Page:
By Cassie Ordonio
The Guardsman sat down with newly hired Chancellor Mark Rocha to discuss his role at City College on Aug. 22. The New Yorker has a doctorate in literature and a master’s in engineering. The Board of Trustees selected Rocha on July 1, with a vote 6-1, thus making him the first permanent chancellor since 2015.
The Guardsman: Knowing City College of San Francisco had been embroiled in a five-year battle over its accreditation, why did you seek to become chancellor?
Rocha: Because that battle is over. As [I] said to the faculty and staff last Friday, they–not me– saved the college. They got the accreditation back. So the opportunity to come here didn’t scare me at all. It actually attracted me because now I have the opportunity to build on the success that was already here. I think that some of the experiences that I’ve had in the past match up with where we want to go as City College for the future.
G: As you well know, there was great concern among some City College students and faculty about your candidacy because of no confidence mandates by students and faculty at your last university job. How do you hope to win over your critics at City College?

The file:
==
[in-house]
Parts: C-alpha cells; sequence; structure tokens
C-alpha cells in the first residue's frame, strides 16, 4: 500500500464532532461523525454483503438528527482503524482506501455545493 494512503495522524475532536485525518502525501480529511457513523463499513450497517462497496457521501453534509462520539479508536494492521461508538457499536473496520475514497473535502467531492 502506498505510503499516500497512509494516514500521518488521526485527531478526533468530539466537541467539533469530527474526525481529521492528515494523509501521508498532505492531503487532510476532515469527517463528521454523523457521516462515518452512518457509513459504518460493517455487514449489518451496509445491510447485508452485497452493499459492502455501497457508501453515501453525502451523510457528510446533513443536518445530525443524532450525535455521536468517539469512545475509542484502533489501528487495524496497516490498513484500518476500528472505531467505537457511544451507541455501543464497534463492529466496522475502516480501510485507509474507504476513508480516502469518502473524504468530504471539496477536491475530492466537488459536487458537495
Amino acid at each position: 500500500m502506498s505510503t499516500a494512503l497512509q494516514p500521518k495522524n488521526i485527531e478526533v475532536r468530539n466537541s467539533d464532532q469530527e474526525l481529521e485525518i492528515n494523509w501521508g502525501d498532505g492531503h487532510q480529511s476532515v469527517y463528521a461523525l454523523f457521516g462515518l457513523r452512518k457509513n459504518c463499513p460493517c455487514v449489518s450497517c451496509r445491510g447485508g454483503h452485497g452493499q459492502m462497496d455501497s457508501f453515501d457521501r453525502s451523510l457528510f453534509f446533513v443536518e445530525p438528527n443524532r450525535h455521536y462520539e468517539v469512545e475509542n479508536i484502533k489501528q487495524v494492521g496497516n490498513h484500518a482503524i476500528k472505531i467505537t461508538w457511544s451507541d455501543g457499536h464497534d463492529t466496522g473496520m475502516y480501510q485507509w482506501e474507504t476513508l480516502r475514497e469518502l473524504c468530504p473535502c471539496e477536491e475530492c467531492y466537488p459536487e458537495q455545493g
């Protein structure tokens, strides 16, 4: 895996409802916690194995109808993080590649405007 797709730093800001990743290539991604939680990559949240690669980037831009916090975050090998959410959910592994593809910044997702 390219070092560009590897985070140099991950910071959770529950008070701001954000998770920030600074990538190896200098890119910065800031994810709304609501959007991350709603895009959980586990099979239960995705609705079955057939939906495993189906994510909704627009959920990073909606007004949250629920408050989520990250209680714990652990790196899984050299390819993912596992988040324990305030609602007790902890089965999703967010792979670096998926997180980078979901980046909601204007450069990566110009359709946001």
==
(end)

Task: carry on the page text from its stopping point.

R: Well by going every morning over to Philz, as I did this morning, and having coffee with my colleagues. One of the most important things about leadership is to be accessible. So I think one of things I’ve tried to do is get out from behind this desk and to let people know that we can sit down and have a real talk. So all you can do is move forward and I think all the faculty leaders and all the students that I’ve met are happy to move forward.
G: What skills and/or experiences do you bring to the job that will help City College?
R: This will be the 10 year that I’ve been a college president or head of a college. So a lot of the challenges that the college is facing [are ones] that I’ve faced before successfully. I think the big goals moving forward are that we want to grow the college back to the size it was before the accreditation difficulty.
We have five years to restore the college to its previous enrollment. I think where I can help is to develop a plan with faculty, staff and students for growing the college, which means a couple things. Number one, Free City… but I think number two is we need to look at what I call “program aligner.”